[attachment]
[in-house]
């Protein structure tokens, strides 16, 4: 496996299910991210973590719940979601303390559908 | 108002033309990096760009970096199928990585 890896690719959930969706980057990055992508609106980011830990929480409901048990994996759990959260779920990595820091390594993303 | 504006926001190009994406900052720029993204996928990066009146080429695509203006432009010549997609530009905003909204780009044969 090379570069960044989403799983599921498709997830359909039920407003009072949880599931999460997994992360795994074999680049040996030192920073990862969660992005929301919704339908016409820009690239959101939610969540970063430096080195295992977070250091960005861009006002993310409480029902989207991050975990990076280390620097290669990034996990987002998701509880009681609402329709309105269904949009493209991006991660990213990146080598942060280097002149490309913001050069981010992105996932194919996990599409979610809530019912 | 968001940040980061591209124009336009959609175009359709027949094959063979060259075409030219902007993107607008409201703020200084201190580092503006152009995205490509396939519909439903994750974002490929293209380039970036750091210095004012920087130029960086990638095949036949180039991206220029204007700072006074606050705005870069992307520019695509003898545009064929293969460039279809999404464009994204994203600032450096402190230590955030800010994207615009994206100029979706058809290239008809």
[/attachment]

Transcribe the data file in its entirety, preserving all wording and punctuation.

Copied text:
[in-house]
């Protein structure tokens, strides 16, 4: 496996299910991210973590719940979601303390559908 | 108002033309990096760009970096199928990585 890896690719959930969706980057990055992508609106980011830990929480409901048990994996759990959260779920990595820091390594993303 | 504006926001190009994406900052720029993204996928990066009146080429695509203006432009010549997609530009905003909204780009044969 090379570069960044989403799983599921498709997830359909039920407003009072949880599931999460997994992360795994074999680049040996030192920073990862969660992005929301919704339908016409820009690239959101939610969540970063430096080195295992977070250091960005861009006002993310409480029902989207991050975990990076280390620097290669990034996990987002998701509880009681609402329709309105269904949009493209991006991660990213990146080598942060280097002149490309913001050069981010992105996932194919996990599409979610809530019912 | 968001940040980061591209124009336009959609175009359709027949094959063979060259075409030219902007993107607008409201703020200084201190580092503006152009995205490509396939519909439903994750974002490929293209380039970036750091210095004012920087130029960086990638095949036949180039991206220029204007700072006074606050705005870069992307520019695509003898545009064929293969460039279809999404464009994204994203600032450096402190230590955030800010994207615009994206100029979706058809290239008809």